In a 2014 telephone interview with Deep Groove Mono, Blue Note producer Michael Cuscuna explained that when Rudy Van Gelder was approached to digitally remaster the Blue Note catalog in the late ‘90s, he originally wanted the reissues to be done in mono, but to keep with the times Cuscuna insisted that they be done in stereo. The result of this difference in opinion became the type of “pseudo-mono” balance heard on the 2003 RVG Edition CD of Blue Train, for which the left and right channels have been pulled in much closer to the center of the stereo field.

The Japanese recently reissued this album in mono as an SHM-CD, though I was disappointed to find that this digital reissue sounded like it was either made from a damaged Japanese (duplicate) mono master tape or carelessly folded down from a Japanese stereo master. (For Blue Note albums recorded in the time period mentioned above, Van Gelder did not create the mono master by summing the channels of a two-track tape, he was running a separate full-track machine; perhaps the Japanese have misunderstood this.) I also recently noticed that the album was released in mono as an LP in Japan by Toshiba in the early ’90s despite being unwaveringly released in stereo there previously, though I am yet to hear this pressing.

Originals of Blue Train are pretty expensive (I’m talking about any of the first few pressings brandishing some form of “West 63rd Street” address on the album labels), which is why I’ve gone after the less expensive but surprisingly rare “New York USA” Rudy Van Gelder-mastered mono reissue, only to be outbid a handful of times on eBay. I have also given the Classic Records mono 33 R.P.M. reissue a chance and wasn’t particularly impressed. I’m not nearly as fanatical about Music Matters reissues as most audiophiles, but when I heard that they were releasing Blue Train in mono my interest was piqued, and I’m happy to say that this reissue does not disappoint (tip of the hat to mastering engineer Kevin Gray). Many of us get to hear this classic in its originally intended mono presentation for the very first time. We may never know the source of the mono versions of this album reissued in Japan over the years but make no mistake about it: after decades of stereo U.S. reissues, Music Matters has finally granted jazz fans the opportunity to hear the original full-track master tape of this legendary album in all of its monaural glory and the results are simply marvelous.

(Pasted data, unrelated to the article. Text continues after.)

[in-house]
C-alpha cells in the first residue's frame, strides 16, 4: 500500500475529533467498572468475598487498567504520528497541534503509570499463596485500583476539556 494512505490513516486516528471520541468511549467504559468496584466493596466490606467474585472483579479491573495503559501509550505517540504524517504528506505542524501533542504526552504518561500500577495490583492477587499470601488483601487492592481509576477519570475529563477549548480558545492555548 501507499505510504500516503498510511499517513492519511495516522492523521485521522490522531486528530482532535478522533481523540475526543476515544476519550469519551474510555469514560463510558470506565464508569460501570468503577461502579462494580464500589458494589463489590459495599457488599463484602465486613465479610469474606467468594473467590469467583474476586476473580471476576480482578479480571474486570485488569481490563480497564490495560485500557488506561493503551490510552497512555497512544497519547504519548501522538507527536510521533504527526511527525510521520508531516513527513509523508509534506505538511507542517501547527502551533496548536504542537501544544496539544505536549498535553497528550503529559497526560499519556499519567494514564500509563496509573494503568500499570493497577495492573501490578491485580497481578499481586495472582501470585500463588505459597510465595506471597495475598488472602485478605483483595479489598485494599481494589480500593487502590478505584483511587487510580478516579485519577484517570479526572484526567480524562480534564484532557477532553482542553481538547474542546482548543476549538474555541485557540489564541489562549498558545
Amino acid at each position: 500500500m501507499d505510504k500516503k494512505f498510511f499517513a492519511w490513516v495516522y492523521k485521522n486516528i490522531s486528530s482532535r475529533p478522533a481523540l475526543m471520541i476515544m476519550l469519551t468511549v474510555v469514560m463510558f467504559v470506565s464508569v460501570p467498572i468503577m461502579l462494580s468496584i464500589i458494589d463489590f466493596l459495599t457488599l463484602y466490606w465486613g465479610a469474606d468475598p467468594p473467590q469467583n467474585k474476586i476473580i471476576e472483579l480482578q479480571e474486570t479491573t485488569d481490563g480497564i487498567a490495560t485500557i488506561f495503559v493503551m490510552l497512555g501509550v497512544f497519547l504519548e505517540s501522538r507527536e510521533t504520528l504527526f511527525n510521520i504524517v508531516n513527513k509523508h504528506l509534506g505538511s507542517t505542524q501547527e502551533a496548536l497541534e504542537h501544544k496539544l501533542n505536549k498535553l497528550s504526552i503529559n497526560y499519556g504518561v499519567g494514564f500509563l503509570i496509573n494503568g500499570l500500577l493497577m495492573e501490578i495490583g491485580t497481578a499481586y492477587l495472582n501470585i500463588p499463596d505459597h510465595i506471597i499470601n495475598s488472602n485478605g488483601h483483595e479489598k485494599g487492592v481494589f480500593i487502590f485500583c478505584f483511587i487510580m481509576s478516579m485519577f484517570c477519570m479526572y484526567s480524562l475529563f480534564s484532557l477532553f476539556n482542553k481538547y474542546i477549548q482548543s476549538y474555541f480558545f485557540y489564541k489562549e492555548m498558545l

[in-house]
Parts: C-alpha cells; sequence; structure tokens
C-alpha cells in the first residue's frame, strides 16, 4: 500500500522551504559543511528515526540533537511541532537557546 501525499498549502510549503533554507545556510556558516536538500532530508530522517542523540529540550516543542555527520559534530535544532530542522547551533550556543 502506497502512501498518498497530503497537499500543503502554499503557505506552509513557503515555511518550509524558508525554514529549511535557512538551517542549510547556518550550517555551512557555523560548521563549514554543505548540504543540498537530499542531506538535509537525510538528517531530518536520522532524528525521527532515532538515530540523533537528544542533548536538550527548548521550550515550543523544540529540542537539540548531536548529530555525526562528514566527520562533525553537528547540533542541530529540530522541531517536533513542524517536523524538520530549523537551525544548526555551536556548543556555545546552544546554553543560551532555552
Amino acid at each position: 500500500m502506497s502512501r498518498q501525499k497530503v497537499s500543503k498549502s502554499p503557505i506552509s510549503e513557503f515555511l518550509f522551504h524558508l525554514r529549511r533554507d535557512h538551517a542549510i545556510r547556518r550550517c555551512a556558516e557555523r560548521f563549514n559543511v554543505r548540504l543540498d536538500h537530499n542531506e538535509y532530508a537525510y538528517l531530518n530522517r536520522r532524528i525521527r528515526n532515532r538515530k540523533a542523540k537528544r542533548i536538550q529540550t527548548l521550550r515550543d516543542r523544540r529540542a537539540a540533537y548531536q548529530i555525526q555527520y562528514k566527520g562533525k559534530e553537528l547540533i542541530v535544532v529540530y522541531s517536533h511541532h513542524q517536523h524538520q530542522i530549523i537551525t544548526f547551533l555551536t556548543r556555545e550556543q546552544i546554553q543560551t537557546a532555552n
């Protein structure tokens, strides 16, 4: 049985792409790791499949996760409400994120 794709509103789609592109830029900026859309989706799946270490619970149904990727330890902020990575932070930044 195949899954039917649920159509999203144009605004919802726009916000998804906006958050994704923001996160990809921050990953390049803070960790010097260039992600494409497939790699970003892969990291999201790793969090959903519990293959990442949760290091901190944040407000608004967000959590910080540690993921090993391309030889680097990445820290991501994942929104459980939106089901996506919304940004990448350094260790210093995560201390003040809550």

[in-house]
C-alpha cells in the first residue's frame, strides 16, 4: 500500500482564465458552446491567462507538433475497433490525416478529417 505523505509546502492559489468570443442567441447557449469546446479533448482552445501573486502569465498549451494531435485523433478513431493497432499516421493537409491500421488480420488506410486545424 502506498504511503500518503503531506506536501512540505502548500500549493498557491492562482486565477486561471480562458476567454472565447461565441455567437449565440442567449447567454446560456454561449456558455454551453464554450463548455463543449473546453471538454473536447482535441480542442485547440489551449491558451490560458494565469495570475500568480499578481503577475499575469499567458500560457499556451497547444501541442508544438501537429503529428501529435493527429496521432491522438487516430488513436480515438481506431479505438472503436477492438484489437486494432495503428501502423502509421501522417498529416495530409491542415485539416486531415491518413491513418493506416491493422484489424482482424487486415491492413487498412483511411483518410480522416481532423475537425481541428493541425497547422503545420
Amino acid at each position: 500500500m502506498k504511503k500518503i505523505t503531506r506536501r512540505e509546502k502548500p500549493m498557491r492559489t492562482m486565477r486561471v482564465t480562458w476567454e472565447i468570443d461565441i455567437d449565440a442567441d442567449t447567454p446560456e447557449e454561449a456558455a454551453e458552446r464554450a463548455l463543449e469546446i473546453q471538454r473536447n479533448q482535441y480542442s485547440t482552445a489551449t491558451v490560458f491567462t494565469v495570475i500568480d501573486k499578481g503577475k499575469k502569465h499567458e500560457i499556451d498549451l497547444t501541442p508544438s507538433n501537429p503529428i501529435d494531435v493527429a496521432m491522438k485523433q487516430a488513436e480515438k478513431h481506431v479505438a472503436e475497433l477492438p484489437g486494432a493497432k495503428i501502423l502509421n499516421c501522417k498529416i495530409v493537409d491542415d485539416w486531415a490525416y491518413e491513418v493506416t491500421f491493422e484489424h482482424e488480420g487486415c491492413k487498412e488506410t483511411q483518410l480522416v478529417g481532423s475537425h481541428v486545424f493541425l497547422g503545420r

• Marijn Meijer

    Funny how you mention being turned off by the major, somewhat old-timesy sound of the record. I had a similar initial reaction to this album and much pre 60’s jazz in general (excluding Monk for some reason – I dug him from the start). Another specific album I felt this way about was Shorters Speak no Evil which initially sounded too straight and sunny to my ears compared to the murkiness and edginess of the preceding Juju. While part of me still prefers the edginess of later jazz I’ve certainly come around to the happy, bopping sounds of the fifties.